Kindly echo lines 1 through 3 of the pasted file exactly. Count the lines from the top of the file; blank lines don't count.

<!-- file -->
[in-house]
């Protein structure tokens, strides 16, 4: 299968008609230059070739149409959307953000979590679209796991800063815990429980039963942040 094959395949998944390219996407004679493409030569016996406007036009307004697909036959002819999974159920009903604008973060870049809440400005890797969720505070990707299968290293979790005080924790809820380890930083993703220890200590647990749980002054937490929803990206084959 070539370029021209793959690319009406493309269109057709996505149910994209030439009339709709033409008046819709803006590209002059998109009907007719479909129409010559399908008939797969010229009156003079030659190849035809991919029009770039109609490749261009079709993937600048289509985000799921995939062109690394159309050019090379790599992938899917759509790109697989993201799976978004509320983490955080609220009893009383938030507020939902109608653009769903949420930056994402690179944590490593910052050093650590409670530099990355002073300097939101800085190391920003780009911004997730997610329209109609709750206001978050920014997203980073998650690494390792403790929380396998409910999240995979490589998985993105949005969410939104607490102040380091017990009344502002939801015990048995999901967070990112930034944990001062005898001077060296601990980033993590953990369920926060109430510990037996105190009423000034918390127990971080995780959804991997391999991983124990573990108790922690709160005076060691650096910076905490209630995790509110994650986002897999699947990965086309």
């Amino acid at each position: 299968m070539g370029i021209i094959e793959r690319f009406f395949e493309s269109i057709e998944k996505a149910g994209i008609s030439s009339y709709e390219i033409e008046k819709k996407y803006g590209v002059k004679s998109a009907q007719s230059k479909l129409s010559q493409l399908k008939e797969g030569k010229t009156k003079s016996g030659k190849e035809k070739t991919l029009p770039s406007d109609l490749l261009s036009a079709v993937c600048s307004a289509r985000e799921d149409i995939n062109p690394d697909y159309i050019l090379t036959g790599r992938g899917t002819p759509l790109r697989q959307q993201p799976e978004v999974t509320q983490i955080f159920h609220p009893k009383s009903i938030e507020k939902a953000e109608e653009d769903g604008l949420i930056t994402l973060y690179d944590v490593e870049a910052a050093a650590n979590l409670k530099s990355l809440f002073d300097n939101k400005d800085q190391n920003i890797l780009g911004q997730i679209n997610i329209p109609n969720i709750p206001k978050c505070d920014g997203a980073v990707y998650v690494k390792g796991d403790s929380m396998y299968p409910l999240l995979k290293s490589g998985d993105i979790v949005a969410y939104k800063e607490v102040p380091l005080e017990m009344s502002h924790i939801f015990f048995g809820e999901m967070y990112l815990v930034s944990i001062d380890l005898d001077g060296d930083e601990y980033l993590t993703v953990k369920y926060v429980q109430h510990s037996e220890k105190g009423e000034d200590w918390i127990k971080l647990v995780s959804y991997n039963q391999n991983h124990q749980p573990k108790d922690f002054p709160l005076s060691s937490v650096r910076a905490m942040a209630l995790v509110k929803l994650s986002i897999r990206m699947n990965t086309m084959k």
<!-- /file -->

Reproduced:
[in-house]
């Protein structure tokens, strides 16, 4: 299968008609230059070739149409959307953000979590679209796991800063815990429980039963942040 094959395949998944390219996407004679493409030569016996406007036009307004697909036959002819999974159920009903604008973060870049809440400005890797969720505070990707299968290293979790005080924790809820380890930083993703220890200590647990749980002054937490929803990206084959 070539370029021209793959690319009406493309269109057709996505149910994209030439009339709709033409008046819709803006590209002059998109009907007719479909129409010559399908008939797969010229009156003079030659190849035809991919029009770039109609490749261009079709993937600048289509985000799921995939062109690394159309050019090379790599992938899917759509790109697989993201799976978004509320983490955080609220009893009383938030507020939902109608653009769903949420930056994402690179944590490593910052050093650590409670530099990355002073300097939101800085190391920003780009911004997730997610329209109609709750206001978050920014997203980073998650690494390792403790929380396998409910999240995979490589998985993105949005969410939104607490102040380091017990009344502002939801015990048995999901967070990112930034944990001062005898001077060296601990980033993590953990369920926060109430510990037996105190009423000034918390127990971080995780959804991997391999991983124990573990108790922690709160005076060691650096910076905490209630995790509110994650986002897999699947990965086309």
């Amino acid at each position: 299968m070539g370029i021209i094959e793959r690319f009406f395949e493309s269109i057709e998944k996505a149910g994209i008609s030439s009339y709709e390219i033409e008046k819709k996407y803006g590209v002059k004679s998109a009907q007719s230059k479909l129409s010559q493409l399908k008939e797969g030569k010229t009156k003079s016996g030659k190849e035809k070739t991919l029009p770039s406007d109609l490749l261009s036009a079709v993937c600048s307004a289509r985000e799921d149409i995939n062109p690394d697909y159309i050019l090379t036959g790599r992938g899917t002819p759509l790109r697989q959307q993201p799976e978004v999974t509320q983490i955080f159920h609220p009893k009383s009903i938030e507020k939902a953000e109608e653009d769903g604008l949420i930056t994402l973060y690179d944590v490593e870049a910052a050093a650590n979590l409670k530099s990355l809440f002073d300097n939101k400005d800085q190391n920003i890797l780009g911004q997730i679209n997610i329209p109609n969720i709750p206001k978050c505070d920014g997203a980073v990707y998650v690494k390792g796991d403790s929380m396998y299968p409910l999240l995979k290293s490589g998985d993105i979790v949005a969410y939104k800063e607490v102040p380091l005080e017990m009344s502002h924790i939801f015990f048995g809820e999901m967070y990112l815990v930034s944990i001062d380890l005898d001077g060296d930083e601990y980033l993590t993703v953990k369920y926060v429980q109430h510990s037996e220890k105190g009423e000034d200590w918390i127990k971080l647990v995780s959804y991997n039963q391999n991983h124990q749980p573990k108790d922690f002054p709160l005076s060691s937490v650096r910076a905490m942040a209630l995790v509110k929803l994650s986002i897999r990206m699947n990965t086309m084959k």